Asia

South Korea takes down 'Christmas tree' border tower

This Tuesday, 21 Dec 2010 photo shows a giant steel Christmas tree lit up at the western mountain peak known as Aegibong in Gimpo, South Korea Image copyright AP
Image caption The North frequently complained about the tower and threatened to shell it

South Korea has taken down a tower at its border with North Korea which has in the past been decorated as a Christmas tree by Christian groups.

The 60ft (18m) tower has previously been covered in colourful lights at Christmas and topped with a cross.

The North, which is officially atheist, saw this as religious and political propaganda and threatened to shell it.

Its removal comes a week after senior military officials from the two Koreas met for the first time in seven years.

Citing a defence official, South Korea's Yonhap news agency said the tower, built in 1971, was being removed because it could collapse.

The official rejected speculation that the demolition had to do with relations with North Korea, and said the tower had been awarded a low grade during a safety check.

US man freed

The tower, which stood about 3km (2 miles) from the border, could be seen by North Koreans living in nearby towns.

The tree was put up by Christian groups, who in some years would put up a giant cross on top. The North had accused the South of using the tree to proselytise.

Image copyright AP
Image caption The tower was illuminated in 2010, and South Korean Christians sang carols in front of it

In 2004, the South stopped allowing groups to erect the Christmas tree, after Seoul and the North agreed to stop propaganda activities by the border.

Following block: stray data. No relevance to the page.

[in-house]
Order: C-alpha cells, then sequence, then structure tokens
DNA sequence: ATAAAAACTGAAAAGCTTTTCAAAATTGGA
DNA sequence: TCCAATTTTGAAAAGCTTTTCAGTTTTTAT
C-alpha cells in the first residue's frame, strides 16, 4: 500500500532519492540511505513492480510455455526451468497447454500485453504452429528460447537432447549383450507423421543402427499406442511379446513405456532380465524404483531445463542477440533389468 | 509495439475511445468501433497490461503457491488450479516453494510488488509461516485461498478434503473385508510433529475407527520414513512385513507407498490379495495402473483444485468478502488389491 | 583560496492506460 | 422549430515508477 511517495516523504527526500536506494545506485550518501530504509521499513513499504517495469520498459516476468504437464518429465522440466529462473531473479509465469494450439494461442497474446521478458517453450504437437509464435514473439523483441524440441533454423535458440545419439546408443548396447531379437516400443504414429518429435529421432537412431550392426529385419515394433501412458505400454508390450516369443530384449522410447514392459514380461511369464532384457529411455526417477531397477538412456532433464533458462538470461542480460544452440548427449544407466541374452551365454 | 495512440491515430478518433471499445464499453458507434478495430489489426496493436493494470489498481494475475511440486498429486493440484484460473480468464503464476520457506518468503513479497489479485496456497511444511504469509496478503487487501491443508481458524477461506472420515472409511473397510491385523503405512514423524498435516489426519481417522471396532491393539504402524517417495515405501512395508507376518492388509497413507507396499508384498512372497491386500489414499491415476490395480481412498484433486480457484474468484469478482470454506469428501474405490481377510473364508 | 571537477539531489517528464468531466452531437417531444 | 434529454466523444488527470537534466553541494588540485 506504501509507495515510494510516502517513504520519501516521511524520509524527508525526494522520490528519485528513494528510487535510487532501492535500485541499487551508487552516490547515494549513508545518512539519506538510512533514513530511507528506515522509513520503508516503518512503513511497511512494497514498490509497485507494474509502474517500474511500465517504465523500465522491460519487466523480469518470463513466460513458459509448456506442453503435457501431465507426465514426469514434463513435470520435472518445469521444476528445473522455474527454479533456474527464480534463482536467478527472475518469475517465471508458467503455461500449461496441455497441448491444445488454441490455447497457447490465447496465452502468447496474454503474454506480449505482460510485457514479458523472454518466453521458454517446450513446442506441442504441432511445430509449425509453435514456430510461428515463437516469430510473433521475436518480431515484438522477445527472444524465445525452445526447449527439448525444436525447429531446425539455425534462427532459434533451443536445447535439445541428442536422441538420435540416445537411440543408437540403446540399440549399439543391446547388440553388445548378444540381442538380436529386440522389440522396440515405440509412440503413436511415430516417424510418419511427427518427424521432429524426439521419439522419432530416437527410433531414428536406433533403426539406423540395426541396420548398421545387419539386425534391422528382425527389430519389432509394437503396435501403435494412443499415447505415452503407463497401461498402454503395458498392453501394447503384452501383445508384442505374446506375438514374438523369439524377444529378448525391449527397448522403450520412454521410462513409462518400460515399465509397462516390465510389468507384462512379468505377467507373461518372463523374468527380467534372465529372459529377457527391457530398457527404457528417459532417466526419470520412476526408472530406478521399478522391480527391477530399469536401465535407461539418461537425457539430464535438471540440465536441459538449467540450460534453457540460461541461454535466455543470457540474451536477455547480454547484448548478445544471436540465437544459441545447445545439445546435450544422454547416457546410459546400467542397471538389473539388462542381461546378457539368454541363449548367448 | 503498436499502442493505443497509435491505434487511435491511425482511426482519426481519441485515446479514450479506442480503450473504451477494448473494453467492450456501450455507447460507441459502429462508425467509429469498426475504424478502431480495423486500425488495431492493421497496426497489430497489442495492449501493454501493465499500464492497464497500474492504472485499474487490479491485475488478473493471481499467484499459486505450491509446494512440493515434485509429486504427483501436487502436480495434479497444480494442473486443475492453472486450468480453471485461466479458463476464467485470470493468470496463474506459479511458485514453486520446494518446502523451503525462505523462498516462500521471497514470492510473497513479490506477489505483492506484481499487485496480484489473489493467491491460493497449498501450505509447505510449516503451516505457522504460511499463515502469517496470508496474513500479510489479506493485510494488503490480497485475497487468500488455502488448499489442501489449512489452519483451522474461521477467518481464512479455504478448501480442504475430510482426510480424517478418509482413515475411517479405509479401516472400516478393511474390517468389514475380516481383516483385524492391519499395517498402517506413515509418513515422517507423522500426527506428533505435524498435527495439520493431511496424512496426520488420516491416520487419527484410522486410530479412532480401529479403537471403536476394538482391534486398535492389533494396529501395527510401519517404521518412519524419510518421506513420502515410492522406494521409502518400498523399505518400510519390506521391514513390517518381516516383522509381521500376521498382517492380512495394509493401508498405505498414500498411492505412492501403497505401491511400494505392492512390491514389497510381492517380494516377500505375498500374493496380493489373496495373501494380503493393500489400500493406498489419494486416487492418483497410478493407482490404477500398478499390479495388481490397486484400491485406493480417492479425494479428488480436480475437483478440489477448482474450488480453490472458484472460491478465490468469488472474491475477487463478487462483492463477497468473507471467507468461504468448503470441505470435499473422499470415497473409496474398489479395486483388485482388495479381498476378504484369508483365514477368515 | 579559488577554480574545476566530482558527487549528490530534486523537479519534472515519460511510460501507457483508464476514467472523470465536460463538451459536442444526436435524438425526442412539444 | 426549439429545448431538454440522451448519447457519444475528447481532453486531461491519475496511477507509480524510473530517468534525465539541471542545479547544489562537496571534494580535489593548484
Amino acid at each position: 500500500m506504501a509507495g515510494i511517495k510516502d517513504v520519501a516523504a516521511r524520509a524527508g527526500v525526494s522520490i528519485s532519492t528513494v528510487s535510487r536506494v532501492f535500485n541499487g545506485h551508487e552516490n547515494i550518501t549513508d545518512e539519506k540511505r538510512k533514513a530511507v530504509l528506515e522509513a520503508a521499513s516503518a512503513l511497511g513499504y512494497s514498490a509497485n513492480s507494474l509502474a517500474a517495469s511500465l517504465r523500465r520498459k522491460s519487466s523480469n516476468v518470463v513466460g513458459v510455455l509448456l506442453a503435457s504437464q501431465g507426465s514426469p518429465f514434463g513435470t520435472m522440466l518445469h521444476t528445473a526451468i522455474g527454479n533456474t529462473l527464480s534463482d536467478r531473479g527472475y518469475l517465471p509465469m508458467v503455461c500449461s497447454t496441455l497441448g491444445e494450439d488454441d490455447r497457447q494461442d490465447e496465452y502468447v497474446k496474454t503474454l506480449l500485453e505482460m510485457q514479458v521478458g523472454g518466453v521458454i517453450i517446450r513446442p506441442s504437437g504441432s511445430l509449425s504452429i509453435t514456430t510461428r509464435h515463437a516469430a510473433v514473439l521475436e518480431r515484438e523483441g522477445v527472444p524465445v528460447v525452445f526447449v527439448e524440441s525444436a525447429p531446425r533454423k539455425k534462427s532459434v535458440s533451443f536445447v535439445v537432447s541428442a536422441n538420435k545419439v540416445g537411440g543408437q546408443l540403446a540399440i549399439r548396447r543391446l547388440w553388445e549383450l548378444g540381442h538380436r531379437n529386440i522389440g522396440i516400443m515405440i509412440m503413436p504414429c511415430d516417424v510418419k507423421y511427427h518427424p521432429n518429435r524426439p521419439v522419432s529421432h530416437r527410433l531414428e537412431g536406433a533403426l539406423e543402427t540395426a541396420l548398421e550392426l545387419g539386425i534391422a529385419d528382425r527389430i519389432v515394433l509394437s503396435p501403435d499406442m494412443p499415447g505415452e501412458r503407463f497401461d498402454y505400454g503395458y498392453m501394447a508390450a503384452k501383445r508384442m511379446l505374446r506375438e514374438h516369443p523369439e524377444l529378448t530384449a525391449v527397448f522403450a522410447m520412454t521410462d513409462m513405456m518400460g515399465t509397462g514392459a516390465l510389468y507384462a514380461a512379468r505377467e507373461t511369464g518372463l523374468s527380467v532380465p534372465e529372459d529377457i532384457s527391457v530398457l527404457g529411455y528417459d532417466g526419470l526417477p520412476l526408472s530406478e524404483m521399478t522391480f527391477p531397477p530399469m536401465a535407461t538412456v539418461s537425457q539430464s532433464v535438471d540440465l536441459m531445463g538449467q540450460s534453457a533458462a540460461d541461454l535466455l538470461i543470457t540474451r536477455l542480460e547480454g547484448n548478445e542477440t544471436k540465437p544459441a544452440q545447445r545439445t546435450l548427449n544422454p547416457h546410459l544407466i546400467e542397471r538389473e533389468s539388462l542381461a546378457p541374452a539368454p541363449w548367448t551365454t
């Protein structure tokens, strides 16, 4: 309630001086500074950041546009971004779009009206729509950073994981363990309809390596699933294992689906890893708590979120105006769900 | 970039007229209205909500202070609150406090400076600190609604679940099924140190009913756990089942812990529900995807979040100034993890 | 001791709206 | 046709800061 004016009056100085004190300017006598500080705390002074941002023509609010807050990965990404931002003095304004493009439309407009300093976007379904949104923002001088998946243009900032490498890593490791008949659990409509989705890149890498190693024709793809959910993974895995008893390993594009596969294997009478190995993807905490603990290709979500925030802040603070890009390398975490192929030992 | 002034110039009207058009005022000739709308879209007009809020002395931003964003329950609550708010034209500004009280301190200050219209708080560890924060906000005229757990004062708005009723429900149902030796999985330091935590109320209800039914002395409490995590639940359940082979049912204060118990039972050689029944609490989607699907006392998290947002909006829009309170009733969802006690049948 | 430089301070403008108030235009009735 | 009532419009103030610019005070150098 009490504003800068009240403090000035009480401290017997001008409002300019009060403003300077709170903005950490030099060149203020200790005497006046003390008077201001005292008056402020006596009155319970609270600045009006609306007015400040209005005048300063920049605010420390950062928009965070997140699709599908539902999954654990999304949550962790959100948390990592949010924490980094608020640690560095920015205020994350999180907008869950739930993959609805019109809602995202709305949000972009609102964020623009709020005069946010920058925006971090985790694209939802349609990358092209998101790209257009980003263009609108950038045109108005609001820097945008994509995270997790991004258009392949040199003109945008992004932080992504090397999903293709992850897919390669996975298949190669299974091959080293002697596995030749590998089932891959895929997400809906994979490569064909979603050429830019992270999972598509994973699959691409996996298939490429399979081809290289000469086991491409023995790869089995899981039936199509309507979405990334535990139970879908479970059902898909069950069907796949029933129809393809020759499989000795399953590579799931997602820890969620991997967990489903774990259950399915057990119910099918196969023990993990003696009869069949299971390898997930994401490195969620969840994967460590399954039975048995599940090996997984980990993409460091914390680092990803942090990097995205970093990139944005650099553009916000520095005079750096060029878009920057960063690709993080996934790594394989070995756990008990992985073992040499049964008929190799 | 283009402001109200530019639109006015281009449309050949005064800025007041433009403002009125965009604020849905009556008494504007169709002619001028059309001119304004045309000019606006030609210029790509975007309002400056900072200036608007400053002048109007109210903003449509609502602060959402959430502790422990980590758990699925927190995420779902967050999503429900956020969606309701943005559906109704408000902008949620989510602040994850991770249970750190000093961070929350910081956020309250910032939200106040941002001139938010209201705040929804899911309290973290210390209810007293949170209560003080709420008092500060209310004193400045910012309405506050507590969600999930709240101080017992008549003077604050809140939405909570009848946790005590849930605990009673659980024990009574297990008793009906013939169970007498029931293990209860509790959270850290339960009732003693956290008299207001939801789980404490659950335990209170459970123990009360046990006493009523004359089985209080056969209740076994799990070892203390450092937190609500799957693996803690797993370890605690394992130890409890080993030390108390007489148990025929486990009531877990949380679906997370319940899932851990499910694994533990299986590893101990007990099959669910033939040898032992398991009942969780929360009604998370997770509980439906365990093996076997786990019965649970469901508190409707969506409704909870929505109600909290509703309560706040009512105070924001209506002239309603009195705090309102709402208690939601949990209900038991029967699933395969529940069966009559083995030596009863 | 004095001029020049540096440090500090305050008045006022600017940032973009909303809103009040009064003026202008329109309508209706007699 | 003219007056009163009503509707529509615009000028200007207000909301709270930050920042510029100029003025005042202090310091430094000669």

But it allowed Christian groups to put up the tree in 2010 when a South Korean warship was sunk by what Seoul says was a North Korean submarine.

The two Koreas, separated by the heavily fortified Demilitarised Zone, have technically been at war since the 1950-53 Korean War ended in an armistice rather than a peace treaty.

Two weeks ago, they briefly exchanged gun fire across their land border, in a rare incident after North Korean soldiers approached the demarcation line.

Gunfire was also exchanged recently when a North Korean patrol ship crossed the disputed western maritime border.

Last week, military officers from the two sides met at a border village to try to ease tensions, but no agreement was reached.

The BBC's Stephen Evans in Seoul says the South's decision to finally scrap the tower could be seen as a gesture to the North that provocation needs to be toned down.

News of the tower's demolition came as the North freed Jeffrey Fowle, one of three US citizens currently detained.

Mr Fowle was detained in June as he was leaving North Korea and was charged with "anti-state" crimes. He reportedly left a Bible in a restaurant but his family have insisted that he was not on a mission trip.

The US welcomed his release, and said it was working to secure the release of two other US nationals, Matthew Miller and Kenneth Bae, who remain in detention in North Korea.

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